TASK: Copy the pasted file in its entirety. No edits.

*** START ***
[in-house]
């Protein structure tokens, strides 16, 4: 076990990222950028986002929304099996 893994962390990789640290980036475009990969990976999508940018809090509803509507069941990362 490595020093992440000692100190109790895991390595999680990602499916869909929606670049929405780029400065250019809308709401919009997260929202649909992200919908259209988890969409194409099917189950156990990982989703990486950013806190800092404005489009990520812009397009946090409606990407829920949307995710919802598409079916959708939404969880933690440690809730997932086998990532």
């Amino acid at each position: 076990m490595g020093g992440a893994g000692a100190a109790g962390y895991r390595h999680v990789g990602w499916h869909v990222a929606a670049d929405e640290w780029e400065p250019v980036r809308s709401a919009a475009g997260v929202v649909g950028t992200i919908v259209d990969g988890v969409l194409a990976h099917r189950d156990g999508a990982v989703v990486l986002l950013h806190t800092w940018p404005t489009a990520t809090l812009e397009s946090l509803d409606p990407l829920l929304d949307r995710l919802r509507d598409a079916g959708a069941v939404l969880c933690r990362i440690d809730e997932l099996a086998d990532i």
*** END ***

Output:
[in-house]
């Protein structure tokens, strides 16, 4: 076990990222950028986002929304099996 893994962390990789640290980036475009990969990976999508940018809090509803509507069941990362 490595020093992440000692100190109790895991390595999680990602499916869909929606670049929405780029400065250019809308709401919009997260929202649909992200919908259209988890969409194409099917189950156990990982989703990486950013806190800092404005489009990520812009397009946090409606990407829920949307995710919802598409079916959708939404969880933690440690809730997932086998990532």
């Amino acid at each position: 076990m490595g020093g992440a893994g000692a100190a109790g962390y895991r390595h999680v990789g990602w499916h869909v990222a929606a670049d929405e640290w780029e400065p250019v980036r809308s709401a919009a475009g997260v929202v649909g950028t992200i919908v259209d990969g988890v969409l194409a990976h099917r189950d156990g999508a990982v989703v990486l986002l950013h806190t800092w940018p404005t489009a990520t809090l812009e397009s946090l509803d409606p990407l829920l929304d949307r995710l919802r509507d598409a079916g959708a069941v939404l969880c933690r990362i440690d809730e997932l099996a086998d990532i």